The word "name" translates from the Hebrew word sheem, which designates something as a mark or memorial of individuality, and by implication, honor, authority, or character. The King James Version (KJV) also translates it into "fame," "famous," "infamous," "named," "renown," and "report."
From this verse, we see that a good name (a combination of reputation and character) certainly should outweigh riches, prominence, position, and status. Conversely, a lack in either can leave us in a state of moral and/or spiritual poverty, seeking self-worth over godly worth.
An example of this can be seen in those who strive for political office or a promotion. They attempt to leave an impression of character with the public or a boss, but it is an impression built on a shaky foundation of duplicity. While they may have a "good" reputation, it is not supported by the real important ingredient, character, which is earned throughout our lives.
A starkly contrasting example of this is that of Jesus Christ as a man: "[He] made Himself of no reputation, taking the form of a bondservant, and coming in the likeness of men" (Philippians 2:7). Christ—God Himself—humbled Himself, surrendering His right to a godly reputation, yet still left the legacy of righteous character and reputation as a human.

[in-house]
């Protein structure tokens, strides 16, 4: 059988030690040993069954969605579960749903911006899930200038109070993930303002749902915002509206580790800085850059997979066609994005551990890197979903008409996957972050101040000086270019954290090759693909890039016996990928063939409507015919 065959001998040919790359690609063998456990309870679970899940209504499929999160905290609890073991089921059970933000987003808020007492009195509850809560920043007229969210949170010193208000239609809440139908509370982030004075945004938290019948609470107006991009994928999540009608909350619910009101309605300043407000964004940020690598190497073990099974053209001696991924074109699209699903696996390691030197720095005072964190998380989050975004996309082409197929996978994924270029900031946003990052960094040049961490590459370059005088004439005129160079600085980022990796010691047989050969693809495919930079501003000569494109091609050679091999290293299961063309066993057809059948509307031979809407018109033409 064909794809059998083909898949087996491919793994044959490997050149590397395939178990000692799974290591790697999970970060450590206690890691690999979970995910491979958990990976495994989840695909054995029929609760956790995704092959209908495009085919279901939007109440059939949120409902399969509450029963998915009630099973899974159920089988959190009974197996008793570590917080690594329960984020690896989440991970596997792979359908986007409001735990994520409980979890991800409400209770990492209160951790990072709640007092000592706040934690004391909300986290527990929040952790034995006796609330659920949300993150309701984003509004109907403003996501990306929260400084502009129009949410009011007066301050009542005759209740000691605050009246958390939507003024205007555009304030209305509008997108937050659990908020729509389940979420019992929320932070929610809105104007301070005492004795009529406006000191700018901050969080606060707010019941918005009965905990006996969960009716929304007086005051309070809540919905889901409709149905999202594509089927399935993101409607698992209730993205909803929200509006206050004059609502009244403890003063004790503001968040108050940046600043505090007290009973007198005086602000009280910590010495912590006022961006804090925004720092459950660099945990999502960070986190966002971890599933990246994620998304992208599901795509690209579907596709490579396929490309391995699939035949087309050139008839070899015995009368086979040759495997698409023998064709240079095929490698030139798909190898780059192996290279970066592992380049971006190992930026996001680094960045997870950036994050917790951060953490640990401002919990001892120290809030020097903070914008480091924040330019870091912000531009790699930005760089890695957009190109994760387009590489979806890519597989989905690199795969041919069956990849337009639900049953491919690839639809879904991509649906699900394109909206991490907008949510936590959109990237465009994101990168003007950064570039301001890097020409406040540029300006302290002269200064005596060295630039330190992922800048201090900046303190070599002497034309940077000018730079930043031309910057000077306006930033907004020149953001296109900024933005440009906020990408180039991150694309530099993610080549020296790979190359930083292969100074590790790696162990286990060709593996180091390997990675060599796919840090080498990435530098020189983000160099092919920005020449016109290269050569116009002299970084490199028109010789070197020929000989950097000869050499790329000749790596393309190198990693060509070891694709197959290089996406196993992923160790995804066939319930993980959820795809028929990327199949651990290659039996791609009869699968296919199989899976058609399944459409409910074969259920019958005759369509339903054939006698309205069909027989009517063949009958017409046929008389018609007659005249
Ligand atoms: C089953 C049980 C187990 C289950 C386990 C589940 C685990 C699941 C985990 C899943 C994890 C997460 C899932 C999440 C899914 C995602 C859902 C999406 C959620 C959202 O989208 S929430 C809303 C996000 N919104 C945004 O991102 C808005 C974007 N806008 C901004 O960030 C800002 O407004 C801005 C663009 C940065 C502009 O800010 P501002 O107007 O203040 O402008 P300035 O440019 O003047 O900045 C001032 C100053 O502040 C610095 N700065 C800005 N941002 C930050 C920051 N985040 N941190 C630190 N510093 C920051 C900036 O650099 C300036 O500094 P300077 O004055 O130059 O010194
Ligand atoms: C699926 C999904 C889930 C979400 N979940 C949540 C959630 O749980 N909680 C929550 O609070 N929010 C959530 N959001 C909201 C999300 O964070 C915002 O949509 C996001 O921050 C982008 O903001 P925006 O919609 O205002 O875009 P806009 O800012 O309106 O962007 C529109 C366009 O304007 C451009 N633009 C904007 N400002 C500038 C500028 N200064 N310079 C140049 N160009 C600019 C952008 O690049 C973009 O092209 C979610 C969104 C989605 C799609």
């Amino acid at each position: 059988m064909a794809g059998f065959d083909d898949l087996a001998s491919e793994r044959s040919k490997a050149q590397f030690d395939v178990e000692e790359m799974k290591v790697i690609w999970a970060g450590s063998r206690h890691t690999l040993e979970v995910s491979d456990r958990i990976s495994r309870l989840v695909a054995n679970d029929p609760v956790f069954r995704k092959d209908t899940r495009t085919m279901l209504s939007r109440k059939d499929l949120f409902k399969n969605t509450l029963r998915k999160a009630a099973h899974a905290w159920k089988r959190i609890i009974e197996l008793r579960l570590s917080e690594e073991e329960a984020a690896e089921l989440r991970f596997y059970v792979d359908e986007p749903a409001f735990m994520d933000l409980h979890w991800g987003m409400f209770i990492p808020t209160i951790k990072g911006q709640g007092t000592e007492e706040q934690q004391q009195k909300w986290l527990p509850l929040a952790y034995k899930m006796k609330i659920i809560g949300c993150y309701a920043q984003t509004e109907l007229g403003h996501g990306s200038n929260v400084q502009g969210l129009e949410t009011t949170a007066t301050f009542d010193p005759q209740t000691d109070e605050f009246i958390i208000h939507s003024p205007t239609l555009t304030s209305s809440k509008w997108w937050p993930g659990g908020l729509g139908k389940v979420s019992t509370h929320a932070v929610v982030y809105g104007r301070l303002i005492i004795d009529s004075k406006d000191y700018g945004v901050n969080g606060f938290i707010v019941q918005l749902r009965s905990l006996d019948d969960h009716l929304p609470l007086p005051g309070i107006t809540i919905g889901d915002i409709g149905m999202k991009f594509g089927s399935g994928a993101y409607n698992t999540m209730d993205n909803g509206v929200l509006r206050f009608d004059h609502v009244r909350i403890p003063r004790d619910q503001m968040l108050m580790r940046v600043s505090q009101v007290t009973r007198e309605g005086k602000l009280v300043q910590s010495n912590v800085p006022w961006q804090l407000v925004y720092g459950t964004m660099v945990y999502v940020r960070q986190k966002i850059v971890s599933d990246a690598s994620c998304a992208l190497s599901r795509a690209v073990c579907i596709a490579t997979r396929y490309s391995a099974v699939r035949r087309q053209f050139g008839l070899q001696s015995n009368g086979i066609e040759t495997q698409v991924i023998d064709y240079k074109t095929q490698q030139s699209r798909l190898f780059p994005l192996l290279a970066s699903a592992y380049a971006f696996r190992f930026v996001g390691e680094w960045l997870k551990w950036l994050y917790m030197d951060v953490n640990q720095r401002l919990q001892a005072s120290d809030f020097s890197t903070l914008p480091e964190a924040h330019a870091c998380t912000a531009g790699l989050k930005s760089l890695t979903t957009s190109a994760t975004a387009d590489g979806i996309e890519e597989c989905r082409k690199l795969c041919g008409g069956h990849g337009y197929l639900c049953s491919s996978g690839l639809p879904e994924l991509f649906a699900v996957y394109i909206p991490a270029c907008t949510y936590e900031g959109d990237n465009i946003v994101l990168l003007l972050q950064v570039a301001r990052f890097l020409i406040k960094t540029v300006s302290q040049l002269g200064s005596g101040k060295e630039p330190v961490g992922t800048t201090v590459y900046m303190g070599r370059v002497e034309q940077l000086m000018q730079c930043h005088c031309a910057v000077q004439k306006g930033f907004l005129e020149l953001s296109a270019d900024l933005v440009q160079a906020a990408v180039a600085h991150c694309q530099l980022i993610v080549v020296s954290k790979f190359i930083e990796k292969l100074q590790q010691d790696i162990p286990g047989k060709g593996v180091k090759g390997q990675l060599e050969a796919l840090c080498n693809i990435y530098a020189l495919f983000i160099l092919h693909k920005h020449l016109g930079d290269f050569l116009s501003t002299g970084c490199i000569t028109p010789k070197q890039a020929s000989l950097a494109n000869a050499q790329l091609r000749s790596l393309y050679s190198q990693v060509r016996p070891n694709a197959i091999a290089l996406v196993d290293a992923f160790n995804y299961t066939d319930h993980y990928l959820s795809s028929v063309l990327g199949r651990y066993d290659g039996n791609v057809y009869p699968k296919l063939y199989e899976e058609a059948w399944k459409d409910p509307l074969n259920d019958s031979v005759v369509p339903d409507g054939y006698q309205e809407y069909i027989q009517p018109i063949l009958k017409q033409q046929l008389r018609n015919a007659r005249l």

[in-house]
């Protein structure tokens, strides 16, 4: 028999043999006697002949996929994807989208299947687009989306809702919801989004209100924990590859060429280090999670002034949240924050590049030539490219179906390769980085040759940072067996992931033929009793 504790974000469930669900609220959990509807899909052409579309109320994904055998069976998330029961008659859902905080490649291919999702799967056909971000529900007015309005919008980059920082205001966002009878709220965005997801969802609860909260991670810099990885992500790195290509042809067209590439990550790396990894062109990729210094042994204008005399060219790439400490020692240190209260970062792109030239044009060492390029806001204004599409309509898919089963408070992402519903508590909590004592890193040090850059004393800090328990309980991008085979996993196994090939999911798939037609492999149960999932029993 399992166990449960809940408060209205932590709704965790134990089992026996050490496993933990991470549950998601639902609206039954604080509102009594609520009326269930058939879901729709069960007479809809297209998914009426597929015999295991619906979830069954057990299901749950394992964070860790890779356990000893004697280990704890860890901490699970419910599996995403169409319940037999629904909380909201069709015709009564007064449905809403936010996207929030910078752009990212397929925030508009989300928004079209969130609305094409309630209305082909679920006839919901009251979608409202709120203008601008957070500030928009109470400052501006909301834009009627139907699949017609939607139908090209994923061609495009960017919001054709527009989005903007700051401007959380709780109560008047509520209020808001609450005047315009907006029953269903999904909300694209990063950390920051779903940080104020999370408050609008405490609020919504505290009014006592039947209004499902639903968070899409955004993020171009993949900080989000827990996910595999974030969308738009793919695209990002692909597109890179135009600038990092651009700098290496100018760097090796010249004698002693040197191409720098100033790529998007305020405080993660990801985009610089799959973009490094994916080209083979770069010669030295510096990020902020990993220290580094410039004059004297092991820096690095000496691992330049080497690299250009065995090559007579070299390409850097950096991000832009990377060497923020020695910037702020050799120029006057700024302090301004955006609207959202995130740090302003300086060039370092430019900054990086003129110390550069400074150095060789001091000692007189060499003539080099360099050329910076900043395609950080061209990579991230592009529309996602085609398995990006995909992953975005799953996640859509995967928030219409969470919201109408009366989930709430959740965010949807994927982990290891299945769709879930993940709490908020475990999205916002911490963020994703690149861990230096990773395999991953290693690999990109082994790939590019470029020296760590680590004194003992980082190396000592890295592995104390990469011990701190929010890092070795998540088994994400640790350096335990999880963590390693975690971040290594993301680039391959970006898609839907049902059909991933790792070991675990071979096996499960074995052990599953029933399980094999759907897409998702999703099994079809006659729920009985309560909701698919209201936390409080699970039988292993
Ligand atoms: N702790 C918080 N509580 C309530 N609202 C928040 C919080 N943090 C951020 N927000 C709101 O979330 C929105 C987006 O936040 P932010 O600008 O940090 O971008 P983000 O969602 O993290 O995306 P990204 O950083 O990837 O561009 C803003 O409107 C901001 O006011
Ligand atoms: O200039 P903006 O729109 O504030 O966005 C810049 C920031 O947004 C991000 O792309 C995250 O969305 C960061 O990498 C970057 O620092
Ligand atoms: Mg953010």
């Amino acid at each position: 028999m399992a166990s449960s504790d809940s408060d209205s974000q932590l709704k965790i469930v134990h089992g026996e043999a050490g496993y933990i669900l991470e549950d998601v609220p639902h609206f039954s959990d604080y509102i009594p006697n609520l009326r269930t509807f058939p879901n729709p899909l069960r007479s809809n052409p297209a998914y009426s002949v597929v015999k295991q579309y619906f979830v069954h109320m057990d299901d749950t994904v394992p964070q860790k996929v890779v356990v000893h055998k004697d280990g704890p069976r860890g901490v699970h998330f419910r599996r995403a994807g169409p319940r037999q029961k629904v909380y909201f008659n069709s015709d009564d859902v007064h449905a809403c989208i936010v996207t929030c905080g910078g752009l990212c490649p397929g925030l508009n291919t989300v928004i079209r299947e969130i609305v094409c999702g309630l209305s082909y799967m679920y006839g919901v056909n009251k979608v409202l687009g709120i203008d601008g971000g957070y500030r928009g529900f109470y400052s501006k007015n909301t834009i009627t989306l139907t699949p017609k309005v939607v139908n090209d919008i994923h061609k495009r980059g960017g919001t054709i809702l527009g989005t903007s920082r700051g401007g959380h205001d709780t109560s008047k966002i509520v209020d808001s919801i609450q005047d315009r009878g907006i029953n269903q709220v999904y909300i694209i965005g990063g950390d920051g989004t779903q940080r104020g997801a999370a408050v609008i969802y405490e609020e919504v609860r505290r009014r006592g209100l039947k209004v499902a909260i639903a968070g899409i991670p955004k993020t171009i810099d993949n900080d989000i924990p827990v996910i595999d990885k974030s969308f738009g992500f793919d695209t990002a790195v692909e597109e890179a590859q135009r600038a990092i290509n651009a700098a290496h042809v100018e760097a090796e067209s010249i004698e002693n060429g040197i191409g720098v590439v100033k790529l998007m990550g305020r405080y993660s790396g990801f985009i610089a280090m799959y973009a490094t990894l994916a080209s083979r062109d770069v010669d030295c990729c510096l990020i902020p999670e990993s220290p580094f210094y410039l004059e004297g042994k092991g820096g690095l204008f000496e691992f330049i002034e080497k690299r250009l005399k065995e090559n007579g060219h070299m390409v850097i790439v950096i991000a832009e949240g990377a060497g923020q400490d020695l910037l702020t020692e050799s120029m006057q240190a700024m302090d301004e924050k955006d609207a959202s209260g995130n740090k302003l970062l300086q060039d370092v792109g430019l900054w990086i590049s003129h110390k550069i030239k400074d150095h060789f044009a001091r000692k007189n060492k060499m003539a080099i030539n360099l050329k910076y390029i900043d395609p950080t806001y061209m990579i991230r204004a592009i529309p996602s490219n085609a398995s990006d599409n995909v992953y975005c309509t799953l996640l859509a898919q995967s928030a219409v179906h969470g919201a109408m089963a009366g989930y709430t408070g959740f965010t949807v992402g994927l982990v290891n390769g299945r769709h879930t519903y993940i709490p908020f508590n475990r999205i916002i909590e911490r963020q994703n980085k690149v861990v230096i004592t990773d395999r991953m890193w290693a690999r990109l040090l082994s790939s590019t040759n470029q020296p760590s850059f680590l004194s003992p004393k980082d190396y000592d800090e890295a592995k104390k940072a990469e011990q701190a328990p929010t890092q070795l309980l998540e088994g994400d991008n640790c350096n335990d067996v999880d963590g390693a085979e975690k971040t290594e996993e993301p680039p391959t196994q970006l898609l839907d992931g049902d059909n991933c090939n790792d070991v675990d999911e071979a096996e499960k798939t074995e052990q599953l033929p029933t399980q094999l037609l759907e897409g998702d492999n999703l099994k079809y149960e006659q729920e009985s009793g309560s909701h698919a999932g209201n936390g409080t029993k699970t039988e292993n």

Ecclesiastes 7:1-8 gives another example of a good name, this time compared to that of fine ointment and life and death. The chapter starts with "A good name is better than precious ointment," but goes on to say "the day of death [is better] than the day of one's birth." Ointment, in this case, symbolizes a richness or excellence that is added to a person's state, or it may represent anointing oil used to set a person or thing apart as different or special. Verse 8 concludes, "The end of a thing is better than its beginning, and the patient in spirit is better than the proud in spirit."
In human terms, we know at birth we are a clean slate—we have no knowledge, understanding, wisdom, reputation, or character. Only at death, after lifelong endeavor, do we have the total life experiences to establish a good or bad name and reputation, and this occurs because of the character we have gained or failed to gain in the process.
For those who truly desire it, a good reputation and godly character are built patiently and not through devious or self-aggrandizing means. Based on this, reputation or a perceived good name is simply not enough without the character to accompany it.